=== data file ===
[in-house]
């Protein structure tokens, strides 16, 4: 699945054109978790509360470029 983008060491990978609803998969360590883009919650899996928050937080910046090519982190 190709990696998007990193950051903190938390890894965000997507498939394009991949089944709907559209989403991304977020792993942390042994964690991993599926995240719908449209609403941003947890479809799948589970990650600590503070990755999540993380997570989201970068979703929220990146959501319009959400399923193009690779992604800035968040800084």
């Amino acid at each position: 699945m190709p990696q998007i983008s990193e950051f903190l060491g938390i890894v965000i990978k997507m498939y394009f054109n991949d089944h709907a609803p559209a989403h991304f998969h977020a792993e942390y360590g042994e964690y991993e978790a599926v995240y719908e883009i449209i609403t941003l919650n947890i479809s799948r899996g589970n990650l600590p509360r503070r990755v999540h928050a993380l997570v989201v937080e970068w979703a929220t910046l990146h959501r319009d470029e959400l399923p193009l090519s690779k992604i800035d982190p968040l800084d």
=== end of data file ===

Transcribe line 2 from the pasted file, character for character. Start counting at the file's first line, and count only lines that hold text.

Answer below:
């Protein structure tokens, strides 16, 4: 699945054109978790509360470029 983008060491990978609803998969360590883009919650899996928050937080910046090519982190 190709990696998007990193950051903190938390890894965000997507498939394009991949089944709907559209989403991304977020792993942390042994964690991993599926995240719908449209609403941003947890479809799948589970990650600590503070990755999540993380997570989201970068979703929220990146959501319009959400399923193009690779992604800035968040800084």